After a year full of challenges related to the coronavirus pandemic, the next hurdle for local state leaders is the lack of access to enough doses of the COVID-19 vaccine.
“The rollout of the vaccines is really a challenge of supply and demand, and at this point, the supply has been limited,” Ohio Gov. Mike DeWine said.
He said Ohio received word from the CDC on Tuesday that there would be a delay in the shipment of doses of the Moderna vaccine to 155 Ohio locations.
“This is today.” DeWine said. “This is vaccines that should’ve been delivered today.”
That delay in shipping could impact more than one fifth of vaccine sites statewide.
“If you’re scheduling appointments, you’re going to have to call all those people and reschedule them,” DeWine said. “What we hope they’ll do is flip days and go to the next day they can do that.”
Kentucky's governor said the state is facing similar issues with limited supplies.
“Supply is going to be our major issue in the United States,” Kentucky Gov. Andy Besher said. “It’s going to be why we have to be so patient.”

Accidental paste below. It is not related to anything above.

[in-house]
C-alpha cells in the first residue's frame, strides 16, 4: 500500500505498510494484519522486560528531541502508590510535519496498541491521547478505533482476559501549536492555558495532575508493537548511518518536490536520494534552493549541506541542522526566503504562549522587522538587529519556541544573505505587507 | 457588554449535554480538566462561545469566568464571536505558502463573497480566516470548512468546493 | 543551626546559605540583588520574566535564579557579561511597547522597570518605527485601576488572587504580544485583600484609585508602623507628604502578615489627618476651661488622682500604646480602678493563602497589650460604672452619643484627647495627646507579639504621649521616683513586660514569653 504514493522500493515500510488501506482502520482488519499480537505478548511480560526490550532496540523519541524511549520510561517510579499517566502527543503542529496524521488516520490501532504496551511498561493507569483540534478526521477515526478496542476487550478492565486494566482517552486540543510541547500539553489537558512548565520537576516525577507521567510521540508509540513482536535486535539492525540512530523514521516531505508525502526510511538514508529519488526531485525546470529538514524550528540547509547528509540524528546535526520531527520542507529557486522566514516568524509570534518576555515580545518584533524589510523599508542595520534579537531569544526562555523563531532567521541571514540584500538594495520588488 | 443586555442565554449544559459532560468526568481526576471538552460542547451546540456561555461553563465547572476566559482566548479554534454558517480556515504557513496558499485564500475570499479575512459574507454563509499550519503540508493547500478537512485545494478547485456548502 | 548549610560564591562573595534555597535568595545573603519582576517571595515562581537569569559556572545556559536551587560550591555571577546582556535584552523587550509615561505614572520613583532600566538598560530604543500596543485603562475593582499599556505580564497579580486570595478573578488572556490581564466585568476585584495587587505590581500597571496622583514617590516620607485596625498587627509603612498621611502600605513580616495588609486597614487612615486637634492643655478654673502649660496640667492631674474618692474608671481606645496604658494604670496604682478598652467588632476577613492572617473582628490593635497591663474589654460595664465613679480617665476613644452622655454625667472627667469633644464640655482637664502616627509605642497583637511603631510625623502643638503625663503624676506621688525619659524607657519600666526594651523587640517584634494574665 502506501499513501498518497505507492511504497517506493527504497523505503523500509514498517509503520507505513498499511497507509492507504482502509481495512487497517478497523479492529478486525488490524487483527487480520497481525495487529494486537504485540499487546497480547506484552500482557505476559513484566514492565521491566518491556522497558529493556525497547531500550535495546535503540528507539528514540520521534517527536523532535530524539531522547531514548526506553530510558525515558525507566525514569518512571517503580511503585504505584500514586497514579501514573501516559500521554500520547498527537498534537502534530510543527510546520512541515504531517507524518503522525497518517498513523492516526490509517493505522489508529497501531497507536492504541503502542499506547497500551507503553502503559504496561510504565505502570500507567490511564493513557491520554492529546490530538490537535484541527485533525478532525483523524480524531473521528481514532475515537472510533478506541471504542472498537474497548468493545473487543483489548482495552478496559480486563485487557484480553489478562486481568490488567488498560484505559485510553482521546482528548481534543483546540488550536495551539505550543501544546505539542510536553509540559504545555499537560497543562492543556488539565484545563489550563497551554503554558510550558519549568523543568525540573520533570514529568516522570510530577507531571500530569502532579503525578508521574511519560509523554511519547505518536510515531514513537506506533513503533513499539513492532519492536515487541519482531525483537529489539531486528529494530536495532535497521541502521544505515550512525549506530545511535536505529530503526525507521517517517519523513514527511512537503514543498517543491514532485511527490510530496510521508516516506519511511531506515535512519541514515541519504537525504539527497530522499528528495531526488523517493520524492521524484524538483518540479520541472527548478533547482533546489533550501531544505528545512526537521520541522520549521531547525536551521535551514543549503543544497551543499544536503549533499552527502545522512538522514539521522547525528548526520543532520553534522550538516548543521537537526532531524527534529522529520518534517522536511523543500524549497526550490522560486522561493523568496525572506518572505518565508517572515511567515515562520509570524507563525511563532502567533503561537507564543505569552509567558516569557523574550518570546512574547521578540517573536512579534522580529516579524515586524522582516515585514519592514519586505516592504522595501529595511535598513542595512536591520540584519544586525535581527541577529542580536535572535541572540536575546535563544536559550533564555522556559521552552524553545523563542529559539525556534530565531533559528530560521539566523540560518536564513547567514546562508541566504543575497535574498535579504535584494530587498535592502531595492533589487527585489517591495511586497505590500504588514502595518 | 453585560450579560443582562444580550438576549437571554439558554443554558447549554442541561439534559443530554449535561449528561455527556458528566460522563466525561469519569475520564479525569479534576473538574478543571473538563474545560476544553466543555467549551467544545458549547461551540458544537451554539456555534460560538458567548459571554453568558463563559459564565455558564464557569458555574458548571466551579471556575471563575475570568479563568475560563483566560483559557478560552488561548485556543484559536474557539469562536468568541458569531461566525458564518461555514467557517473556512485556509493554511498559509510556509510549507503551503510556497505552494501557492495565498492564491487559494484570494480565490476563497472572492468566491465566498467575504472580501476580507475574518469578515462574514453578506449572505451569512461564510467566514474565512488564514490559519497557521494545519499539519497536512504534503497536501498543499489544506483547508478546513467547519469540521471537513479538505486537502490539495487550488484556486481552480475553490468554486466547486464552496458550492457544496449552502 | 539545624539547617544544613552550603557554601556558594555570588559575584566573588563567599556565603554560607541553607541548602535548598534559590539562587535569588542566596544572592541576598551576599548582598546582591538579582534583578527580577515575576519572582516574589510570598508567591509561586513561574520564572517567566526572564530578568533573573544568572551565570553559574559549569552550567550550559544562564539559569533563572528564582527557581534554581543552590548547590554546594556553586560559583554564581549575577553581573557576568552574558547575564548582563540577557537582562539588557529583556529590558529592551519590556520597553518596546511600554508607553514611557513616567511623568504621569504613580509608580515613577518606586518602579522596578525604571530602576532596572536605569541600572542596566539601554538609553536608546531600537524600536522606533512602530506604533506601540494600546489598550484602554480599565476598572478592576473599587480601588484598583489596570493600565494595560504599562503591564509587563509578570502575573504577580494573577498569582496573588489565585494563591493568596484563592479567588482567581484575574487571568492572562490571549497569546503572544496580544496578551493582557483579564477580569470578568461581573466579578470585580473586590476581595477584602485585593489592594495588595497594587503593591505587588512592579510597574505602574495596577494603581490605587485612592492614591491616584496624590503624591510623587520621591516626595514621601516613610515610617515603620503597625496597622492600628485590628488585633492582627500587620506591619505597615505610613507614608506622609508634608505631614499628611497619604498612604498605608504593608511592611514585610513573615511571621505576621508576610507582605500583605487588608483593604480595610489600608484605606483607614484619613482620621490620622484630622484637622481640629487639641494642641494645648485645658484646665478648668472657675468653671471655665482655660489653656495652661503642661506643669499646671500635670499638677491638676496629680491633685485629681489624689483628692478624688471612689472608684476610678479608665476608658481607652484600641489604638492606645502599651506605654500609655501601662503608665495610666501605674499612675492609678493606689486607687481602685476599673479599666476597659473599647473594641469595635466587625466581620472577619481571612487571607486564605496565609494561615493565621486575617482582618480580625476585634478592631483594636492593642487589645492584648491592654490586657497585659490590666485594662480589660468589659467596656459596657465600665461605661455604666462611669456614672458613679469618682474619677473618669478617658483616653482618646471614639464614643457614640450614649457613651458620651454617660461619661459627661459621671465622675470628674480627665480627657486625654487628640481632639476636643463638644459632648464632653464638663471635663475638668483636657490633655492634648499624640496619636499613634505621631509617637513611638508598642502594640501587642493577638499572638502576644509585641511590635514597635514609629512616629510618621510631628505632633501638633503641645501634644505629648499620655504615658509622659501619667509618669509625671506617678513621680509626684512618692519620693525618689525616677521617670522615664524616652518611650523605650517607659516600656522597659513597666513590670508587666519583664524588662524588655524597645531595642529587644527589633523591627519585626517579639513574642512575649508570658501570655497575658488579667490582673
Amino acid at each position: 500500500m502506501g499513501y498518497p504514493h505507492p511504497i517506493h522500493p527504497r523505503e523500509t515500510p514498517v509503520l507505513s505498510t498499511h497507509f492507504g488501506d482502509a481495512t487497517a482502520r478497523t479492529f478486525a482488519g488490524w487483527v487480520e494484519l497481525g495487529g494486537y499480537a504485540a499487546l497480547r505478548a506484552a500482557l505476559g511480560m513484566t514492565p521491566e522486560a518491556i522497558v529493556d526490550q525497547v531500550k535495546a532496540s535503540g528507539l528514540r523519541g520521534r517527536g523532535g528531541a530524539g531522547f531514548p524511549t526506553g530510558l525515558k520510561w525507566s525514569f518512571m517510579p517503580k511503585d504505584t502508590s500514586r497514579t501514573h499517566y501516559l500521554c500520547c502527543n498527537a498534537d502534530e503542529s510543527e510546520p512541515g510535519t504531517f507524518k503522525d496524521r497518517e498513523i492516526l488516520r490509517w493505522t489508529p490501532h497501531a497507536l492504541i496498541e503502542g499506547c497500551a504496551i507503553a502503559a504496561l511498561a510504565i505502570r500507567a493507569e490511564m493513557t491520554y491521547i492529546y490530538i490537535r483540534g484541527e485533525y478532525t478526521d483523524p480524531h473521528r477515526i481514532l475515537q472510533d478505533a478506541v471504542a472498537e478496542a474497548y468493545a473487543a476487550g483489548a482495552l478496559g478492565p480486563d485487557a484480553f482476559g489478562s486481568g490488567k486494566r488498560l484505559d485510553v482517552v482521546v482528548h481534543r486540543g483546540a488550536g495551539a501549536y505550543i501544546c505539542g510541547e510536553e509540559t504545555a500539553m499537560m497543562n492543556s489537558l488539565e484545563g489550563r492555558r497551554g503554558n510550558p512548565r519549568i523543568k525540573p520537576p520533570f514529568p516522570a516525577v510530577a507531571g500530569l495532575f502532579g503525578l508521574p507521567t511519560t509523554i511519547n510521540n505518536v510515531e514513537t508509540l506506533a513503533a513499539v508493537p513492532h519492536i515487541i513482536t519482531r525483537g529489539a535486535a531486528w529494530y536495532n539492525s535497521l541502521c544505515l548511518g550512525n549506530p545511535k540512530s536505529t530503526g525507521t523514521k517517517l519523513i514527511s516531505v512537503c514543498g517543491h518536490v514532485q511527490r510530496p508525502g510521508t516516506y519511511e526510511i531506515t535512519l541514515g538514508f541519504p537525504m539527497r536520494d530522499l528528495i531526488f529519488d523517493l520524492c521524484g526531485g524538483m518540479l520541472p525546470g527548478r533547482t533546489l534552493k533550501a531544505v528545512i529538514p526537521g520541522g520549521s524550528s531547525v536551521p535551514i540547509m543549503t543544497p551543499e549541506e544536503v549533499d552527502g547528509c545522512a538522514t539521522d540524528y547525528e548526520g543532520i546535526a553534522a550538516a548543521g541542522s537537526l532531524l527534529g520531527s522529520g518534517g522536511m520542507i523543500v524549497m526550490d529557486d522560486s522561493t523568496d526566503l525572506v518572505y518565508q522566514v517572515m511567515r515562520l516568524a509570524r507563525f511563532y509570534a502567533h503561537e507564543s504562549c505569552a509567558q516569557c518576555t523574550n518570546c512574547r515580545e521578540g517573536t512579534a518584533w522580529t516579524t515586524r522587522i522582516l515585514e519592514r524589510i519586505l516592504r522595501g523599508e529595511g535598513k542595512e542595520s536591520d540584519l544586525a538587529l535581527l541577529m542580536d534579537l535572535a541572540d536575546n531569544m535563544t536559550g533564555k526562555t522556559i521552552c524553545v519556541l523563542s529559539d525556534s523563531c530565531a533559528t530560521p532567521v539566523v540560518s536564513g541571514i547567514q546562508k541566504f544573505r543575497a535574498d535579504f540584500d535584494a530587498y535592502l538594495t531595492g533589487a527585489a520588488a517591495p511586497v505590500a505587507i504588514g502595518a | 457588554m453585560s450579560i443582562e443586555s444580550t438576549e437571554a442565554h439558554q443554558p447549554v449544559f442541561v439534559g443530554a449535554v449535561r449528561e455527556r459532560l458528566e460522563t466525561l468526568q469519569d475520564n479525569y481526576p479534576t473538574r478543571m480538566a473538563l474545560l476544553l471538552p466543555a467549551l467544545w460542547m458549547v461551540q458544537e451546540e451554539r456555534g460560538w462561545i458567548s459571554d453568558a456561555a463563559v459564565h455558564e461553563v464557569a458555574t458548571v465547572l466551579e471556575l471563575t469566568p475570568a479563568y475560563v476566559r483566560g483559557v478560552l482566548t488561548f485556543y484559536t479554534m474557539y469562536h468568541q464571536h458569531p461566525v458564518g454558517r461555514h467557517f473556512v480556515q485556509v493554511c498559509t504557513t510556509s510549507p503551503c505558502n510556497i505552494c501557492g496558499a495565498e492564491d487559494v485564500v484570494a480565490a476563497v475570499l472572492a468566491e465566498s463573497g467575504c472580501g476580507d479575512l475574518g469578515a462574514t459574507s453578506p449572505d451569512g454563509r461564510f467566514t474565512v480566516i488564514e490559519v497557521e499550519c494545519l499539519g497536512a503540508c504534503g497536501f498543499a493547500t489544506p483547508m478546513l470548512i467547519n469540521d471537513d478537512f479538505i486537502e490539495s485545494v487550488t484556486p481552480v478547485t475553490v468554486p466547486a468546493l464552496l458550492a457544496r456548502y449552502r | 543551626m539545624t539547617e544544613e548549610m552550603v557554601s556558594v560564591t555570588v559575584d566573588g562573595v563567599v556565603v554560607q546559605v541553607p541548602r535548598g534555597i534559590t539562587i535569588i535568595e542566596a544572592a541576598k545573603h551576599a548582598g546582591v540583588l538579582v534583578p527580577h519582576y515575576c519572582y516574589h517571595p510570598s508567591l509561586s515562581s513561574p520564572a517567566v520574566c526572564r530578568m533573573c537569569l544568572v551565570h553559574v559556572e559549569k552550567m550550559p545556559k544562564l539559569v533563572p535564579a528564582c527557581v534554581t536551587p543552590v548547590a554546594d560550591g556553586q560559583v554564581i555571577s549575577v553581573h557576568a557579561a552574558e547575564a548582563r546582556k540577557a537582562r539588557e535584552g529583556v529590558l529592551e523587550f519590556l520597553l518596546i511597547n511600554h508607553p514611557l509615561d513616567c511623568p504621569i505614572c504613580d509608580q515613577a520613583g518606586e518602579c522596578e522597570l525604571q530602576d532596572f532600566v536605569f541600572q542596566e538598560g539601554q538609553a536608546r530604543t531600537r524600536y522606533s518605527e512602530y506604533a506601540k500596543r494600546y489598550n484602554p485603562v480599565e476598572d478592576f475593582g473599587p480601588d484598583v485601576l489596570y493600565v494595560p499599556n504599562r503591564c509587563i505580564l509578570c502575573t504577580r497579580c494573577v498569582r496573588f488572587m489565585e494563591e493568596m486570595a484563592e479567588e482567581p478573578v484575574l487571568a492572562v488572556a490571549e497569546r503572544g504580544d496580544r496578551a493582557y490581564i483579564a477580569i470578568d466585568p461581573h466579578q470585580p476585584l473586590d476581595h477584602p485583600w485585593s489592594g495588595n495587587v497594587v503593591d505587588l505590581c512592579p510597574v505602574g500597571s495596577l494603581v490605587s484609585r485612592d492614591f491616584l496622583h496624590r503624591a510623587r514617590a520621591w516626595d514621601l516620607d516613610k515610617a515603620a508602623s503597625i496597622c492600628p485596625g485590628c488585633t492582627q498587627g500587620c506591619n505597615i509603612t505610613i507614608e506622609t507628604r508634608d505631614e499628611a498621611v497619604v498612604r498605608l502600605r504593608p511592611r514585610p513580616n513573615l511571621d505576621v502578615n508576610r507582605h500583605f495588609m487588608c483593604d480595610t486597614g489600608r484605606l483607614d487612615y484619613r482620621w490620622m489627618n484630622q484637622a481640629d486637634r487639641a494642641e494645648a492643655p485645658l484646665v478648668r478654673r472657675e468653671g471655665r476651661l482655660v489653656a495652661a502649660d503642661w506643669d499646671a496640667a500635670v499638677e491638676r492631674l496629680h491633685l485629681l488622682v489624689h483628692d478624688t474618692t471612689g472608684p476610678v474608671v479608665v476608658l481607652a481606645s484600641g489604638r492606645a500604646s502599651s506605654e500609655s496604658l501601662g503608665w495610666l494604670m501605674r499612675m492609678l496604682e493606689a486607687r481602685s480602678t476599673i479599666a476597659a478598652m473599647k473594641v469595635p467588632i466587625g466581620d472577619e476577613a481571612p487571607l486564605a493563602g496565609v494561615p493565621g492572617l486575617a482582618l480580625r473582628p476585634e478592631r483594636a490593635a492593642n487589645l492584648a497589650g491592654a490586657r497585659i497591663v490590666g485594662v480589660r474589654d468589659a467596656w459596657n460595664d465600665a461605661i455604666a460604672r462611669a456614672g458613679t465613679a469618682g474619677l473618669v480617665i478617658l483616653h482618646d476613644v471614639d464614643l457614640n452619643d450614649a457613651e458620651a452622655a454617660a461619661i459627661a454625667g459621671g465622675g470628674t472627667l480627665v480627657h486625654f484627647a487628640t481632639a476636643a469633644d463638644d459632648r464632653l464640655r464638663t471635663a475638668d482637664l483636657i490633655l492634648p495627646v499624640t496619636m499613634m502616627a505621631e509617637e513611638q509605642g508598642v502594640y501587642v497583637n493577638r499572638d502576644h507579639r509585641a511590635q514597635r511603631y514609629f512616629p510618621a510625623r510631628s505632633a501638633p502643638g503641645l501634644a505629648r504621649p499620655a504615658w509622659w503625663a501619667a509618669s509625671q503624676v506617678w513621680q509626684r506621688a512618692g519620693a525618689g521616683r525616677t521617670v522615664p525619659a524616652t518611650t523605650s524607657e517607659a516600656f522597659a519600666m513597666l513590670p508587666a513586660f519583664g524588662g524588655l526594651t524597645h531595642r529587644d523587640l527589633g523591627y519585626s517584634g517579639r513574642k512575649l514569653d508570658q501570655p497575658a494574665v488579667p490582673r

Beshear said he’s proud of the work done across the Commonwealth so far.
“Here in Kentucky, we’re proving we can do it better than just about anyone,” he said.
More than 83,000 vaccinations, either first dose or second dose, were given last week. That number will drop close to 56,000 this week due to supply.
“I’ve formally requested from Operation Warp Speed that the federal government double the amount of vaccine we received every week,” Beshear said. “We are proving we can get it out there. We’re proving we’re efficient. We’re proving we can get it into people’s arms.”
Both leaders say they’re hopeful the Johnson & Johnson and AstraZenica vaccines will be approved soon to add more doses to help fight the demand.